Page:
- 250SX Class – 40 Riders based on current point standings and 2020 top 100 number or combined season qualifying results
- Two qualifying sessions will be held for gate pick
- 250SX Class – Two Heat Races and a Last Chance Qualifier (LCQ)
- 450SX Class – Two Heat Races and a Last Chance Qualifier (LCQ)
- 250SX Class Main Event
- 450SX Class Main Event
In the final seven races, three champions will be crowned – one in the 450SX Class and two in the 250SX Eastern and Western Regional Classes. It is the hope of the series that the final seven races will start to bring some normalcy to race fans by creating memorable experiences through the live television broadcast that continue to bring people together via a shared experience while also uplifting the human spirit, as all forms of sport do.
Supercross athletes have little to no contact as riders race solo against other competitors and wear several protective elements – full-face helmets that cover the mouth, goggles, gloves, jerseys and pants that leave little to no skin exposed, plus fully secured knee-high boots.
Supercross partners Oakley, Toyota and VP Racing Fuels have been lending their expertise to the medical community and first responders by developing and mass-producing protective shields, eyewear and hand sanitizer. This type of expertise that exists within the industry, coupled with Utah’s leadership and Feld Entertainment’s live event experience will all factor in to helping the industry get back to racing while aiding in the recovery and healing process nationwide.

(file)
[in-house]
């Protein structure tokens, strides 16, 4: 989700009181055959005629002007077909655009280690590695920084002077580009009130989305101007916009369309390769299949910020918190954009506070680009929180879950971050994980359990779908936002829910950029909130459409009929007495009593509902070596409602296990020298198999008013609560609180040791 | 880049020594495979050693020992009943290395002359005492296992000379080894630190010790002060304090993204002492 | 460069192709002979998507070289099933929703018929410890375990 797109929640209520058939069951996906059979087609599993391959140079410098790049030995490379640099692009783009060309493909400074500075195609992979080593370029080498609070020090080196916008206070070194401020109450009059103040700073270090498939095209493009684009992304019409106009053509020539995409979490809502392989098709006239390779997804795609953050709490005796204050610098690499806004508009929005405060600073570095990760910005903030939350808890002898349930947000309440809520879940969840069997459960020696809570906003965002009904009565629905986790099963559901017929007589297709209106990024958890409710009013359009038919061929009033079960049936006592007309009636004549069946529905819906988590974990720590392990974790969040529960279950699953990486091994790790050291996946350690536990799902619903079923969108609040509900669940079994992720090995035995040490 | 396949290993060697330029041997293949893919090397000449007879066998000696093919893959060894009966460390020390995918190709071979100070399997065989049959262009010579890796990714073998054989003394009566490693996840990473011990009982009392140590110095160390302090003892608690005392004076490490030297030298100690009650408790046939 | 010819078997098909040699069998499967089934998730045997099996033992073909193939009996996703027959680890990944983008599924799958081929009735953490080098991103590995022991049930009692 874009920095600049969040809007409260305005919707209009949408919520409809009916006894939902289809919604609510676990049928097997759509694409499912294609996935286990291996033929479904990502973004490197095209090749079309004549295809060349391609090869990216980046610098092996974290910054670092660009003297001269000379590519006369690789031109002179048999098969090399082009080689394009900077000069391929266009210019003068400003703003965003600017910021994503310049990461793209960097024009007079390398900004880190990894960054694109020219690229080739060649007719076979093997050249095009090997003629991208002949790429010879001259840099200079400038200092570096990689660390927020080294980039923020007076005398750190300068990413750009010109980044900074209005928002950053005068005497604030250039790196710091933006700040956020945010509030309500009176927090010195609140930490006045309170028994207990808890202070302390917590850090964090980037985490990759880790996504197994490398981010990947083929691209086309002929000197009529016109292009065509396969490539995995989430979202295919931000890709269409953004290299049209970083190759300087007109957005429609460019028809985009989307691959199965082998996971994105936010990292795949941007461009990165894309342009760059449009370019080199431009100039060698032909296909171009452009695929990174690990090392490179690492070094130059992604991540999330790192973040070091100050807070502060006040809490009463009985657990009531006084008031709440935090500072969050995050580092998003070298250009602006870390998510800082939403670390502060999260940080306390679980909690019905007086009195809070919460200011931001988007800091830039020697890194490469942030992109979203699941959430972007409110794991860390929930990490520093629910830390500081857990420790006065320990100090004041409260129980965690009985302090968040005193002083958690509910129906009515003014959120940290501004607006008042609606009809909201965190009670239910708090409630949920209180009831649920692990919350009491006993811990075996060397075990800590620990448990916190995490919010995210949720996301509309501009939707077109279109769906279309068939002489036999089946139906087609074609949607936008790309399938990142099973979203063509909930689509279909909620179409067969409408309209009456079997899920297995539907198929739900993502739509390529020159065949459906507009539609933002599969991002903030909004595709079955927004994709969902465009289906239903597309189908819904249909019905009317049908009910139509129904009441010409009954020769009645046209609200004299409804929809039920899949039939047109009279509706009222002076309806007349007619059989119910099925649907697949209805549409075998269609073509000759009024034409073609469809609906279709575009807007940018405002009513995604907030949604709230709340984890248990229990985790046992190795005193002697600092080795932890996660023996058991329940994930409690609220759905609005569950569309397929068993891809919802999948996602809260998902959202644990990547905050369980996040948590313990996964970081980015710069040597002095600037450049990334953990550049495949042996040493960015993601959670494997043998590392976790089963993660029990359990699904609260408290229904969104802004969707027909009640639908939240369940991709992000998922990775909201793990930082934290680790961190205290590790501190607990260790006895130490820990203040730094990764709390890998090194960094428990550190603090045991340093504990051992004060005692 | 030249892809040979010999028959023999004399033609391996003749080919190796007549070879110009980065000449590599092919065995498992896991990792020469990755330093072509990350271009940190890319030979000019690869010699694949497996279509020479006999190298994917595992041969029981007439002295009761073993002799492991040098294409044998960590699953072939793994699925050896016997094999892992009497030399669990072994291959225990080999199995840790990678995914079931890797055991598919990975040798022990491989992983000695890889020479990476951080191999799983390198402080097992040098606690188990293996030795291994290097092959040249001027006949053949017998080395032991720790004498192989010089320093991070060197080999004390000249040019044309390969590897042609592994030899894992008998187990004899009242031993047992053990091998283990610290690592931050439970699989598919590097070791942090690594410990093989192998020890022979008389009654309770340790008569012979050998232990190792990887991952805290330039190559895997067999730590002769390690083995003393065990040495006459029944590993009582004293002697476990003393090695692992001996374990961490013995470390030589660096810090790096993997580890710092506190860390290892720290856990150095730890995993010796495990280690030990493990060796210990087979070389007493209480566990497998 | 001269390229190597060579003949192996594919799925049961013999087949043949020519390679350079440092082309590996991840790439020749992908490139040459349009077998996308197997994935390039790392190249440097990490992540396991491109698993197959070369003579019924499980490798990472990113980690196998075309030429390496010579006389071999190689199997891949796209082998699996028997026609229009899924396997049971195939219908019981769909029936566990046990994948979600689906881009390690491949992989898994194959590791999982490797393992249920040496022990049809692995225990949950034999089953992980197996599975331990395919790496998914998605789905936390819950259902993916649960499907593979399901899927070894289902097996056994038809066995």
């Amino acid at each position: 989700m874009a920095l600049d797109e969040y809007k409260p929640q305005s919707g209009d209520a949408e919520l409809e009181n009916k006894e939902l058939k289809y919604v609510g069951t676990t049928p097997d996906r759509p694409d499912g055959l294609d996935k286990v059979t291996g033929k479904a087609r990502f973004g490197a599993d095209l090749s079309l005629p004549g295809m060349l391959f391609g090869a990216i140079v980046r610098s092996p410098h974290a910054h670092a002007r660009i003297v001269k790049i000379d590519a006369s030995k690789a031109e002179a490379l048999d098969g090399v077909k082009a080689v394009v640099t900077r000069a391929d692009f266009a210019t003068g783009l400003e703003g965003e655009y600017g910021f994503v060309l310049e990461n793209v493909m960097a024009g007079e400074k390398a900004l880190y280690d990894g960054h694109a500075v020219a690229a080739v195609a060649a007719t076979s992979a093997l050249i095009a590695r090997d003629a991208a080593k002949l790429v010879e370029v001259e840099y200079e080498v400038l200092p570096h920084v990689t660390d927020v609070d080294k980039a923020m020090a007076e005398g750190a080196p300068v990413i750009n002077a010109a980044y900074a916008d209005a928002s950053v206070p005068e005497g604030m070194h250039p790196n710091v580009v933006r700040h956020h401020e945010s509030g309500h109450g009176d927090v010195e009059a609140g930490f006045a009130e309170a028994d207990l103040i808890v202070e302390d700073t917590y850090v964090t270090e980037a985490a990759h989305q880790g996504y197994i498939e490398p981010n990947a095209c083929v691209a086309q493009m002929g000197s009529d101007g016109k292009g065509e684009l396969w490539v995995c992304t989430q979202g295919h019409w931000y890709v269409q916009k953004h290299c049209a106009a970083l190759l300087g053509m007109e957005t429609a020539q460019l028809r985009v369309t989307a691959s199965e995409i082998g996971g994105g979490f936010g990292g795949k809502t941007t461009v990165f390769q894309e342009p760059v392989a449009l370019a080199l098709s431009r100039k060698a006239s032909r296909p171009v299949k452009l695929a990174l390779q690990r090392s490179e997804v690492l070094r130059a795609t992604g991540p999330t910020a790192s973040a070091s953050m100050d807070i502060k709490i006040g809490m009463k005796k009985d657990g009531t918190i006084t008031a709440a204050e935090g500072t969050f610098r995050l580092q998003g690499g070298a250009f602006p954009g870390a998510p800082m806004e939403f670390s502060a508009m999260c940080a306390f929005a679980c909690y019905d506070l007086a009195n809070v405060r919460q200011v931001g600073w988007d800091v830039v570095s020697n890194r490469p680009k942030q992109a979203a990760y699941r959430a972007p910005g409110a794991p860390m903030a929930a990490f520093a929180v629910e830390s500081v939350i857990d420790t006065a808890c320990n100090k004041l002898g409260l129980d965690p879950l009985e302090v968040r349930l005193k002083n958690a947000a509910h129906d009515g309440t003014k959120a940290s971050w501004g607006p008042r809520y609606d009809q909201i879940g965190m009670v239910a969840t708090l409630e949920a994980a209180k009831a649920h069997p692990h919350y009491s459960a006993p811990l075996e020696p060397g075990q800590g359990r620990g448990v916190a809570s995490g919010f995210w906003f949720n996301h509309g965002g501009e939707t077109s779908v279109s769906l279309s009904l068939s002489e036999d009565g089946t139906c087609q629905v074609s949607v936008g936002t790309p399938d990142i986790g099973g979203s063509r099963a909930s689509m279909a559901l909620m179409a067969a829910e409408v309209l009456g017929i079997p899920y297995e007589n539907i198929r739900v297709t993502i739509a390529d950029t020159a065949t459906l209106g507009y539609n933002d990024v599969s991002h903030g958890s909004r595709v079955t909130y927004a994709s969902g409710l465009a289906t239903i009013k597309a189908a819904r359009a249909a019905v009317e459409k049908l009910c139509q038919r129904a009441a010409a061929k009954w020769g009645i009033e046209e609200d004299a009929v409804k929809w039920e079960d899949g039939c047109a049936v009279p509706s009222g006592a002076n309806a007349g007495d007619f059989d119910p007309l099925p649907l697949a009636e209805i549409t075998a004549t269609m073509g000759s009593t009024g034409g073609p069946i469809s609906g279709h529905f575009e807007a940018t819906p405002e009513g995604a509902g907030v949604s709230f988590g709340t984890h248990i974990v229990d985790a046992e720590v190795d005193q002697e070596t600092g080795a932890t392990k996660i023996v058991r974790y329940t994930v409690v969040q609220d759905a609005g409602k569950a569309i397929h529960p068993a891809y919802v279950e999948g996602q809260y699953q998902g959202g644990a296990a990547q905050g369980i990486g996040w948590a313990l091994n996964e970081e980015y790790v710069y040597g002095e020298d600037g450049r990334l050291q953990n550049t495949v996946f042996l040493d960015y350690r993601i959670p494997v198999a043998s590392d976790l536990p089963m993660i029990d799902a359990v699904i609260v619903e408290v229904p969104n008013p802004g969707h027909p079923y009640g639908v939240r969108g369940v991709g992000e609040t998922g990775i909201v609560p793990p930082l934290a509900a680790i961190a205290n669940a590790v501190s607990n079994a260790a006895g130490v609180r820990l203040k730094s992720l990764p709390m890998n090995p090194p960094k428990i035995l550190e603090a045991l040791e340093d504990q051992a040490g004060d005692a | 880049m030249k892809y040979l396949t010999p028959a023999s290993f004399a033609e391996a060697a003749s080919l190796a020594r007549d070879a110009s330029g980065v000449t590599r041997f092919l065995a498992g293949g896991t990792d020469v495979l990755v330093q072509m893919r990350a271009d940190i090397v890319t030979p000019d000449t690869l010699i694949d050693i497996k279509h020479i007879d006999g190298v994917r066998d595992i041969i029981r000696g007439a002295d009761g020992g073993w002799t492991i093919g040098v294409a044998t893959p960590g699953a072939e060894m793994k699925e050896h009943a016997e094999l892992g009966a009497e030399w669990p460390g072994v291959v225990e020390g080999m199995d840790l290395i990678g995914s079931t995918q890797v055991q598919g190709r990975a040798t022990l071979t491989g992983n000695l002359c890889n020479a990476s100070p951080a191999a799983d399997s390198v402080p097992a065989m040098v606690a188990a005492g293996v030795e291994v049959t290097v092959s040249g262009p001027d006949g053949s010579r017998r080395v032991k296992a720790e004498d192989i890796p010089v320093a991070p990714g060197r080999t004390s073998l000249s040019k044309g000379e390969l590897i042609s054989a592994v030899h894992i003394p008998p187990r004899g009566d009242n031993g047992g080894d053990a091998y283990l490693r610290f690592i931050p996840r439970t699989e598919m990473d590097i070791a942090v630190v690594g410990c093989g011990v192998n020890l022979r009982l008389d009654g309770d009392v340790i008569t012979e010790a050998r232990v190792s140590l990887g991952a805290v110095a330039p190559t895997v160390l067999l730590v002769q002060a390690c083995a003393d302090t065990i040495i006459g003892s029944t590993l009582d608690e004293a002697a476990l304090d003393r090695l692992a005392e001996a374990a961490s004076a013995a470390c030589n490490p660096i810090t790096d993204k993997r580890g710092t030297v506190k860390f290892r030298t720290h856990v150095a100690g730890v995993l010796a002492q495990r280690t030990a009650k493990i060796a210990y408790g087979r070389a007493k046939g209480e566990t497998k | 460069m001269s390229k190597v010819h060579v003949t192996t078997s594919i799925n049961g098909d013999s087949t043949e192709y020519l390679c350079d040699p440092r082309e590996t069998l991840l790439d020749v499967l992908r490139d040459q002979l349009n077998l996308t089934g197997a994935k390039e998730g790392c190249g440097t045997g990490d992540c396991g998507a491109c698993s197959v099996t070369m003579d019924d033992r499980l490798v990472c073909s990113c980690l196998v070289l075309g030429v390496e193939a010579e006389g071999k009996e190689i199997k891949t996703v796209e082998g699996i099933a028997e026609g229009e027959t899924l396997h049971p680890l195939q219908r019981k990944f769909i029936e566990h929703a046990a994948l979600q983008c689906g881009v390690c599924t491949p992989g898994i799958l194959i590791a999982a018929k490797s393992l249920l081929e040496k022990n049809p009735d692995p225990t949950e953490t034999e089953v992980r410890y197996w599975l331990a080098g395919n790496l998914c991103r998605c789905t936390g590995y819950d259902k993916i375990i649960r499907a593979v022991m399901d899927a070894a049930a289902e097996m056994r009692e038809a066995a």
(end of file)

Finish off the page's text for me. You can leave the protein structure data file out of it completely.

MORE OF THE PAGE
NBC and NBCSN Television Schedule:
Round 11 (East) – Sunday, May 31 3:00 pm – 4:00 pm ET on NBCSN then 4:00 – 6:00 ET on NBC
Round 12 (East) – Wednesday, June 3 10:00 pm – 1:00 am ET on NBCSN
Round 13 (East) – Sunday, June 7 5:00 pm – 8:00 pm ET on NBCSN
Round 14 (West) – Wednesday, June 10 7:00 pm – 10:00 pm ET on NBCSN
Round 15 (West) – Sunday, June 14 7:00 pm – 10:00 pm ET on NBCSN
Round 16 (East) – Wednesday, June 17 7:00 pm – 10:00 pm ET on NBCSN
Round 17 (East/West) – Sunday, June 21 3:00 pm – 4:30 pm ET on NBCSN then 4:30 – 6:00 ET on NBC
*TV schedule subject to change. NBC Sports will present the final seven, made-for-TV races across NBC, NBCSN & NBCSports.com. Races will also be available to domestic livestream subscribers via the NBC Sports Gold “Supercross Pass” and internationally via the Supercross Video Pass.
MRC Releases COVID-19 Guidelines for a Return to Opening Across Canada
The MRC has released a guideline that will assist in the opening of tracks across the country.
Click the following link to read the PDF document on the MRC site:
Thanks for checking in this week. I hope everyone is doing what they can to stay sane in these weirdest of times. One day, I’ll get a trailer hitch out on the #DMXVan so I can hook a trailer up to it and pull Jeff McConkey‘s Yamaha YZ 250 2-stroke to a practice track! See you there.
Have a great week, everyone.